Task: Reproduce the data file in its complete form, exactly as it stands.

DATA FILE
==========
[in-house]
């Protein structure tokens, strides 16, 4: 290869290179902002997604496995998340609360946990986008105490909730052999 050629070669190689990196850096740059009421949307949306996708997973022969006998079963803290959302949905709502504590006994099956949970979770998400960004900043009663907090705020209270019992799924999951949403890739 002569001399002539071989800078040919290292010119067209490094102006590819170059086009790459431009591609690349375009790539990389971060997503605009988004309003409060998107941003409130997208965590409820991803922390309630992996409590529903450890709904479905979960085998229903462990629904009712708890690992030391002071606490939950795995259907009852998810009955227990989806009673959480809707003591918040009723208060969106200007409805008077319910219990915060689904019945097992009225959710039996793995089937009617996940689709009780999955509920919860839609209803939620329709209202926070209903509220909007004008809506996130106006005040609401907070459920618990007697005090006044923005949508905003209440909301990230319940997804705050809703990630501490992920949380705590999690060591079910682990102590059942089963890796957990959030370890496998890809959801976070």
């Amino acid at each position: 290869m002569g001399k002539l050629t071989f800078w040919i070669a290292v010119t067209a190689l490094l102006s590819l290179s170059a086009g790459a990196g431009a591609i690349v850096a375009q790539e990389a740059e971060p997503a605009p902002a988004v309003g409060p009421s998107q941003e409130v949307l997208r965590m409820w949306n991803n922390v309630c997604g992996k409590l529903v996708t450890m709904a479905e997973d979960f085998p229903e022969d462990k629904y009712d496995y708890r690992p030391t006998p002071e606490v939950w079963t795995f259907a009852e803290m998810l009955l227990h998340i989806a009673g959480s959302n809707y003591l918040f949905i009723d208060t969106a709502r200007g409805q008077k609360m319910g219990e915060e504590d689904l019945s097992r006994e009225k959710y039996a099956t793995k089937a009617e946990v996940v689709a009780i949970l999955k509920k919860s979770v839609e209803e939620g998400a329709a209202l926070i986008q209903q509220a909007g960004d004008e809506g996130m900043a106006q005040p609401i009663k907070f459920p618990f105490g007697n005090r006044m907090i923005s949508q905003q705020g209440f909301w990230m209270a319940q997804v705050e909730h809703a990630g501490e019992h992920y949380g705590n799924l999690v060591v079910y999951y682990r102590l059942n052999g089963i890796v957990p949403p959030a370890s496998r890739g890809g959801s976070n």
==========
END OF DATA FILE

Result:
[in-house]
């Protein structure tokens, strides 16, 4: 290869290179902002997604496995998340609360946990986008105490909730052999 050629070669190689990196850096740059009421949307949306996708997973022969006998079963803290959302949905709502504590006994099956949970979770998400960004900043009663907090705020209270019992799924999951949403890739 002569001399002539071989800078040919290292010119067209490094102006590819170059086009790459431009591609690349375009790539990389971060997503605009988004309003409060998107941003409130997208965590409820991803922390309630992996409590529903450890709904479905979960085998229903462990629904009712708890690992030391002071606490939950795995259907009852998810009955227990989806009673959480809707003591918040009723208060969106200007409805008077319910219990915060689904019945097992009225959710039996793995089937009617996940689709009780999955509920919860839609209803939620329709209202926070209903509220909007004008809506996130106006005040609401907070459920618990007697005090006044923005949508905003209440909301990230319940997804705050809703990630501490992920949380705590999690060591079910682990102590059942089963890796957990959030370890496998890809959801976070």
């Amino acid at each position: 290869m002569g001399k002539l050629t071989f800078w040919i070669a290292v010119t067209a190689l490094l102006s590819l290179s170059a086009g790459a990196g431009a591609i690349v850096a375009q790539e990389a740059e971060p997503a605009p902002a988004v309003g409060p009421s998107q941003e409130v949307l997208r965590m409820w949306n991803n922390v309630c997604g992996k409590l529903v996708t450890m709904a479905e997973d979960f085998p229903e022969d462990k629904y009712d496995y708890r690992p030391t006998p002071e606490v939950w079963t795995f259907a009852e803290m998810l009955l227990h998340i989806a009673g959480s959302n809707y003591l918040f949905i009723d208060t969106a709502r200007g409805q008077k609360m319910g219990e915060e504590d689904l019945s097992r006994e009225k959710y039996a099956t793995k089937a009617e946990v996940v689709a009780i949970l999955k509920k919860s979770v839609e209803e939620g998400a329709a209202l926070i986008q209903q509220a909007g960004d004008e809506g996130m900043a106006q005040p609401i009663k907070f459920p618990f105490g007697n005090r006044m907090i923005s949508q905003q705020g209440f909301w990230m209270a319940q997804v705050e909730h809703a990630g501490e019992h992920y949380g705590n799924l999690v060591v079910y999951y682990r102590l059942n052999g089963i890796v957990p949403p959030a370890s496998r890739g890809g959801s976070n």